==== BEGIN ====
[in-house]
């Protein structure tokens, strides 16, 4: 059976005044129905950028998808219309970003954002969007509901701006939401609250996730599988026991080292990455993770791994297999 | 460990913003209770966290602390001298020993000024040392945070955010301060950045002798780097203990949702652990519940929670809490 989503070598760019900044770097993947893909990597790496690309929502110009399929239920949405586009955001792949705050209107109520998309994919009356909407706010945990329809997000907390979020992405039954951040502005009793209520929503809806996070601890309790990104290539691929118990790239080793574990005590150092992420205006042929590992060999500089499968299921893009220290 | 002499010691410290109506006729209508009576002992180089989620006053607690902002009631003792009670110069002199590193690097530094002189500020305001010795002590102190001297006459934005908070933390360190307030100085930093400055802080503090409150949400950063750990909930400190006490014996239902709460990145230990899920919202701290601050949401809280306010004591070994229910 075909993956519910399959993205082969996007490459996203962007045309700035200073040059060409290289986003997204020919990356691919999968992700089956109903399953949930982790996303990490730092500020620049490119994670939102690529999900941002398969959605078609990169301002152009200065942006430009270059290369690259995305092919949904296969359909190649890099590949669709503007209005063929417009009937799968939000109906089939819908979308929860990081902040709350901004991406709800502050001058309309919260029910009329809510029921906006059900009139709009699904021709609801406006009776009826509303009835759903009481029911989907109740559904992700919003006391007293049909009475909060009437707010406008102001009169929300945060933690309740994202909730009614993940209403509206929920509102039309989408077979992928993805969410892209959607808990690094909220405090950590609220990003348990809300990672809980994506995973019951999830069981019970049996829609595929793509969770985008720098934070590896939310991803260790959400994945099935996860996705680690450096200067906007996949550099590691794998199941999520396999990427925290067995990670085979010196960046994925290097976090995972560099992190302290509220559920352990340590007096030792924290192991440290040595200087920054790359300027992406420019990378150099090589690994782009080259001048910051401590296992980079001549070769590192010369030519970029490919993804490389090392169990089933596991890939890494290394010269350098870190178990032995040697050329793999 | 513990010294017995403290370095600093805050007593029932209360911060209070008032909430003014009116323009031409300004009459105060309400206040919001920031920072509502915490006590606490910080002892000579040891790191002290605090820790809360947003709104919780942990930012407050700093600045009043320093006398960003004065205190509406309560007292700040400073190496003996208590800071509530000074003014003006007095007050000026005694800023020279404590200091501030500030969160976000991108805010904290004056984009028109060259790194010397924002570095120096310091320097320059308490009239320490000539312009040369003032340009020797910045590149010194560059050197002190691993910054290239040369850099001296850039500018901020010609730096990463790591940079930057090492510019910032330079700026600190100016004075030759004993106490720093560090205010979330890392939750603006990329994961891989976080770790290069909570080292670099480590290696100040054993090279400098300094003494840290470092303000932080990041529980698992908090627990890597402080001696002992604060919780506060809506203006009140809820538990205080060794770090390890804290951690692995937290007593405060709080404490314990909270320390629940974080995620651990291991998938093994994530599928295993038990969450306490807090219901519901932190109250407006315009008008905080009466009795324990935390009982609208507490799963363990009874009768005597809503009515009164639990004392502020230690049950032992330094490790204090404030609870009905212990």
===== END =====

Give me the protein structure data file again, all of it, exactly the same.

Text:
[in-house]
């Protein structure tokens, strides 16, 4: 059976005044129905950028998808219309970003954002969007509901701006939401609250996730599988026991080292990455993770791994297999 | 460990913003209770966290602390001298020993000024040392945070955010301060950045002798780097203990949702652990519940929670809490 989503070598760019900044770097993947893909990597790496690309929502110009399929239920949405586009955001792949705050209107109520998309994919009356909407706010945990329809997000907390979020992405039954951040502005009793209520929503809806996070601890309790990104290539691929118990790239080793574990005590150092992420205006042929590992060999500089499968299921893009220290 | 002499010691410290109506006729209508009576002992180089989620006053607690902002009631003792009670110069002199590193690097530094002189500020305001010795002590102190001297006459934005908070933390360190307030100085930093400055802080503090409150949400950063750990909930400190006490014996239902709460990145230990899920919202701290601050949401809280306010004591070994229910 075909993956519910399959993205082969996007490459996203962007045309700035200073040059060409290289986003997204020919990356691919999968992700089956109903399953949930982790996303990490730092500020620049490119994670939102690529999900941002398969959605078609990169301002152009200065942006430009270059290369690259995305092919949904296969359909190649890099590949669709503007209005063929417009009937799968939000109906089939819908979308929860990081902040709350901004991406709800502050001058309309919260029910009329809510029921906006059900009139709009699904021709609801406006009776009826509303009835759903009481029911989907109740559904992700919003006391007293049909009475909060009437707010406008102001009169929300945060933690309740994202909730009614993940209403509206929920509102039309989408077979992928993805969410892209959607808990690094909220405090950590609220990003348990809300990672809980994506995973019951999830069981019970049996829609595929793509969770985008720098934070590896939310991803260790959400994945099935996860996705680690450096200067906007996949550099590691794998199941999520396999990427925290067995990670085979010196960046994925290097976090995972560099992190302290509220559920352990340590007096030792924290192991440290040595200087920054790359300027992406420019990378150099090589690994782009080259001048910051401590296992980079001549070769590192010369030519970029490919993804490389090392169990089933596991890939890494290394010269350098870190178990032995040697050329793999 | 513990010294017995403290370095600093805050007593029932209360911060209070008032909430003014009116323009031409300004009459105060309400206040919001920031920072509502915490006590606490910080002892000579040891790191002290605090820790809360947003709104919780942990930012407050700093600045009043320093006398960003004065205190509406309560007292700040400073190496003996208590800071509530000074003014003006007095007050000026005694800023020279404590200091501030500030969160976000991108805010904290004056984009028109060259790194010397924002570095120096310091320097320059308490009239320490000539312009040369003032340009020797910045590149010194560059050197002190691993910054290239040369850099001296850039500018901020010609730096990463790591940079930057090492510019910032330079700026600190100016004075030759004993106490720093560090205010979330890392939750603006990329994961891989976080770790290069909570080292670099480590290696100040054993090279400098300094003494840290470092303000932080990041529980698992908090627990890597402080001696002992604060919780506060809506203006009140809820538990205080060794770090390890804290951690692995937290007593405060709080404490314990909270320390629940974080995620651990291991998938093994994530599928295993038990969450306490807090219901519901932190109250407006315009008008905080009466009795324990935390009982609208507490799963363990009874009768005597809503009515009164639990004392502020230690049950032992330094490790204090404030609870009905212990």